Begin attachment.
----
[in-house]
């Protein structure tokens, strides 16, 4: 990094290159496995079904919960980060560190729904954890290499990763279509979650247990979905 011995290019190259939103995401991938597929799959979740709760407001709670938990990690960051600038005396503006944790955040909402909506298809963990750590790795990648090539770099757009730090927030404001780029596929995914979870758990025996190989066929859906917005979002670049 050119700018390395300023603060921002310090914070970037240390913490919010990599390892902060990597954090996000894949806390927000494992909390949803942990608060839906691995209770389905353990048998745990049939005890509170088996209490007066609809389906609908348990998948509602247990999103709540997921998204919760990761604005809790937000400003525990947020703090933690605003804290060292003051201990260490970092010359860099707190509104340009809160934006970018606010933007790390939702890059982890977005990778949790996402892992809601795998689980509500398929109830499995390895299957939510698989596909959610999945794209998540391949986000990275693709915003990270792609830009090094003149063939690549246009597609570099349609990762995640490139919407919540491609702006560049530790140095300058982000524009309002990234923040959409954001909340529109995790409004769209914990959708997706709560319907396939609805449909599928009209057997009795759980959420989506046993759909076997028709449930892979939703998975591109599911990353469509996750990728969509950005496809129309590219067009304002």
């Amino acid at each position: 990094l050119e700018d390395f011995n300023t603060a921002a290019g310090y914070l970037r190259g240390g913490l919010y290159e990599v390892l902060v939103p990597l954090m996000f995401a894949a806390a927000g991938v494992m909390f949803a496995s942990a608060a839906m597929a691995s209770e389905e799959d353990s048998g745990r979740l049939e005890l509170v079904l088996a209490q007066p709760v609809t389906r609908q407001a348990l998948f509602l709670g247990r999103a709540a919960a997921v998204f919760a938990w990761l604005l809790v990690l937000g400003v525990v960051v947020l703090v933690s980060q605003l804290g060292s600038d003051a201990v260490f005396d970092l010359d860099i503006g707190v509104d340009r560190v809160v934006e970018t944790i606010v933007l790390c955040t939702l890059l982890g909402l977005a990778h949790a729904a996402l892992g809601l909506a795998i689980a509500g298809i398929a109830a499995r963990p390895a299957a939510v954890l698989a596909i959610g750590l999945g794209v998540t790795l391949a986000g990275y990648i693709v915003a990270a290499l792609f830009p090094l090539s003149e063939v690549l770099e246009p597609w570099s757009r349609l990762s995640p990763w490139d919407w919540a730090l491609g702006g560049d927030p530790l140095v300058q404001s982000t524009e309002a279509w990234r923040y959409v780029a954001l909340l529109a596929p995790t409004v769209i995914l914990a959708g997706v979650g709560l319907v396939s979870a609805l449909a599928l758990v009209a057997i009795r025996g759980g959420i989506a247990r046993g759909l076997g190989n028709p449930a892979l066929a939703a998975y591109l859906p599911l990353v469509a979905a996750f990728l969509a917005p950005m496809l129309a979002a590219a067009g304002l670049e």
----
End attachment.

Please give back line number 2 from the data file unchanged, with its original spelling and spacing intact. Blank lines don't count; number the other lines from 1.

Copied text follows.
């Protein structure tokens, strides 16, 4: 990094290159496995079904919960980060560190729904954890290499990763279509979650247990979905 011995290019190259939103995401991938597929799959979740709760407001709670938990990690960051600038005396503006944790955040909402909506298809963990750590790795990648090539770099757009730090927030404001780029596929995914979870758990025996190989066929859906917005979002670049 050119700018390395300023603060921002310090914070970037240390913490919010990599390892902060990597954090996000894949806390927000494992909390949803942990608060839906691995209770389905353990048998745990049939005890509170088996209490007066609809389906609908348990998948509602247990999103709540997921998204919760990761604005809790937000400003525990947020703090933690605003804290060292003051201990260490970092010359860099707190509104340009809160934006970018606010933007790390939702890059982890977005990778949790996402892992809601795998689980509500398929109830499995390895299957939510698989596909959610999945794209998540391949986000990275693709915003990270792609830009090094003149063939690549246009597609570099349609990762995640490139919407919540491609702006560049530790140095300058982000524009309002990234923040959409954001909340529109995790409004769209914990959708997706709560319907396939609805449909599928009209057997009795759980959420989506046993759909076997028709449930892979939703998975591109599911990353469509996750990728969509950005496809129309590219067009304002």